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Coronavirus: Stay-at-Home Orders

March 23, 2020

By: Vaughn Burkholder and Sarah C. Otto

Foulston has produced a series of issue alerts as we continue to monitor the evolving COVID-19 situation and provide additional guidance. Please find all updates and our latest resources available here.

Numerous cities and counties in the Kansas City metropolitan area have issued “stay-at-home” orders that take effect early Tuesday morning, March 24, 2020 and will remain in effect for 30 days. These orders will go into place in Douglas County, Kansas; Johnson County, Kansas; Leavenworth County, Kansas; Wyandotte County, Kansas; Clay County, Missouri; Jackson County, Missouri; Platte County, Missouri; and Kansas City, Missouri. This is not an all-inclusive list, as new orders are being issued frequently; it’s essential to check your local government’s website and our latest available resources. 

The recent orders are intended to help protect the health and safety of residents by slowing the rate of community spread of COVID-19 or “flattening the curve.” They direct residents to stay home except for essential activities and to practice social distancing. The orders require businesses to cease in-person operations, unless they qualify as “essential businesses.” Generally, only these essential businesses may remain open. In some jurisdictions, nonessential businesses may be able to carry out certain minimum basic operations.

Read on to (1) better understand whether your business will qualify as an “essential business” and (2) develop a comprehensive strategy for complying with the stay-at-home orders.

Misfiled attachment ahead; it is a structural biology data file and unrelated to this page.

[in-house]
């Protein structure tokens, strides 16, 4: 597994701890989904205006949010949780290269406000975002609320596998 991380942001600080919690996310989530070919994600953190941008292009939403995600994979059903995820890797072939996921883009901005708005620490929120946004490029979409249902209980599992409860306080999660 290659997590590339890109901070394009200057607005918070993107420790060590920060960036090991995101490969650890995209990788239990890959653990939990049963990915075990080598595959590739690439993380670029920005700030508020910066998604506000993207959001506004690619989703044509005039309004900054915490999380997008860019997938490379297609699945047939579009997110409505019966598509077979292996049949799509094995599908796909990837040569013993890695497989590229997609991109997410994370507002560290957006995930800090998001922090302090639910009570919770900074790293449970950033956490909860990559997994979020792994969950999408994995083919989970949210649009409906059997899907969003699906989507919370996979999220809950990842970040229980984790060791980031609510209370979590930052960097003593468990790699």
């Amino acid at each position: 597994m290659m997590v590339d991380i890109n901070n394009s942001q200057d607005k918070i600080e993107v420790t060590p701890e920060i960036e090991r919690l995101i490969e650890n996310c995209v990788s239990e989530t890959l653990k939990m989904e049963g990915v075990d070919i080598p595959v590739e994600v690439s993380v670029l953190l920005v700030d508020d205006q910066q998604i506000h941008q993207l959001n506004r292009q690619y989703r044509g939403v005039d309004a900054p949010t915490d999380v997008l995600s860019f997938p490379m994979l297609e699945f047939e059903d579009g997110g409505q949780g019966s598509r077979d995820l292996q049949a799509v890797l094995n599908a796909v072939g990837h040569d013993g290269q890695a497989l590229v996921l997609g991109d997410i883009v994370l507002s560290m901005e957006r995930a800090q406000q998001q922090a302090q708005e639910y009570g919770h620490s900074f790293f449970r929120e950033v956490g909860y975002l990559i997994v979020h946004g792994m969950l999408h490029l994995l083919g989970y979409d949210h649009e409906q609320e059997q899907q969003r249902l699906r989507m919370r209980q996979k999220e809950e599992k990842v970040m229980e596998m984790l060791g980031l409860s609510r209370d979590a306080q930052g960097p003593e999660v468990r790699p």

Assess Whether Your Business Can Remain Open

The stay-at home orders take effect on Tuesday, March 24th, so the first step your business should take is to quickly evaluate whether it will qualify as essential under the relevant jurisdiction’s order and whether it will be able to remain open.

Generally, the orders allow the following businesses to remain open:

  • Healthcare operations
  • Essential infrastructure
  • Essential government functions
  • Grocery stores and other establishments engaged in the retail sale of food and household consumer products
  • Food cultivation, including farming, livestock, and fishing
  • Food processing facilities
  • Businesses that provide food, shelter, and social services, and other necessities for economically disadvantaged or otherwise needy individuals
  • Newspapers, television, radio, and other media services
  • Gas stations and related facilities
  • Banks and related financial institutions
  • Hardware stores
  • Plumbers, electricians, and other service providers who provide services that are necessary to maintaining the safety, sanitation, and essential operation of residences, Essential Activities, and Essential Businesses
  • Businesses providing mailing and shipping services
  • Education institutions, with restrictions
  • Laundromats, dry cleaners, and laundry service providers
  • Restaurants, with restrictions (delivery or carry out only)
  • Businesses that supply products needed for people to work from home
  • Businesses that supply other Essential Businesses with the support or supplies necessary to operate
  • Transportation providers, with restrictions
  • Home-based care, residential facilities, and shelters
  • Professional services, such as legal services
  • Childcare facilities, with restrictions

Counties and cities have adopted different stay-at-home orders, so it is imperative that businesses review the specific language adopted by their jurisdiction before deciding to remain open. For example, the Johnson County, Kansas order explicitly lists real estate and insurance services as essential businesses, while the Kansas City, Missouri order does not (although these businesses may still qualify as essential depending on their specific operations). Nonessential businesses that remain open may face fines for failing to follow the orders. If you are unsure whether your business will be allowed to remain open, an attorney can assist you.